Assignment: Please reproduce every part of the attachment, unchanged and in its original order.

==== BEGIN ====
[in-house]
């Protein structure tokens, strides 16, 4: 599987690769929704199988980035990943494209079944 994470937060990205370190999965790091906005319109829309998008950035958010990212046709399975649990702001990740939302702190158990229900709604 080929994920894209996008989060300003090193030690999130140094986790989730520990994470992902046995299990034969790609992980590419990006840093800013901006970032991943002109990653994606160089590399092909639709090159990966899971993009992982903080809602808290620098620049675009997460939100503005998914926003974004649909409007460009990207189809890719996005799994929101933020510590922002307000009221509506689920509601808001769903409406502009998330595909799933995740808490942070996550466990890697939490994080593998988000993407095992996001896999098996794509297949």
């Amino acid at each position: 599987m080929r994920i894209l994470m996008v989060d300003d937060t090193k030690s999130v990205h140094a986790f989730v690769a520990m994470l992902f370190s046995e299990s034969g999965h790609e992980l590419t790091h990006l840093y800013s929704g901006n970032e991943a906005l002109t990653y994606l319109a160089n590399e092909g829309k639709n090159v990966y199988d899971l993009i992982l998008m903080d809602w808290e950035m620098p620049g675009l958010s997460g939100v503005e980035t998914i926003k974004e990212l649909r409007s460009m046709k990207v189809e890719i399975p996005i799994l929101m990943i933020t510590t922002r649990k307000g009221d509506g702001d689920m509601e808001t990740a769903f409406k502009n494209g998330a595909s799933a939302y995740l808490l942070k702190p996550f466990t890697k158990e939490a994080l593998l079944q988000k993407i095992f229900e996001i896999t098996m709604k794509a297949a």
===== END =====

[in-house]
């Protein structure tokens, strides 16, 4: 599987690769929704199988980035990943494209079944 994470937060990205370190999965790091906005319109829309998008950035958010990212046709399975649990702001990740939302702190158990229900709604 080929994920894209996008989060300003090193030690999130140094986790989730520990994470992902046995299990034969790609992980590419990006840093800013901006970032991943002109990653994606160089590399092909639709090159990966899971993009992982903080809602808290620098620049675009997460939100503005998914926003974004649909409007460009990207189809890719996005799994929101933020510590922002307000009221509506689920509601808001769903409406502009998330595909799933995740808490942070996550466990890697939490994080593998988000993407095992996001896999098996794509297949």
């Amino acid at each position: 599987m080929r994920i894209l994470m996008v989060d300003d937060t090193k030690s999130v990205h140094a986790f989730v690769a520990m994470l992902f370190s046995e299990s034969g999965h790609e992980l590419t790091h990006l840093y800013s929704g901006n970032e991943a906005l002109t990653y994606l319109a160089n590399e092909g829309k639709n090159v990966y199988d899971l993009i992982l998008m903080d809602w808290e950035m620098p620049g675009l958010s997460g939100v503005e980035t998914i926003k974004e990212l649909r409007s460009m046709k990207v189809e890719i399975p996005i799994l929101m990943i933020t510590t922002r649990k307000g009221d509506g702001d689920m509601e808001t990740a769903f409406k502009n494209g998330a595909s799933a939302y995740l808490l942070k702190p996550f466990t890697k158990e939490a994080l593998l079944q988000k993407i095992f229900e996001i896999t098996m709604k794509a297949a």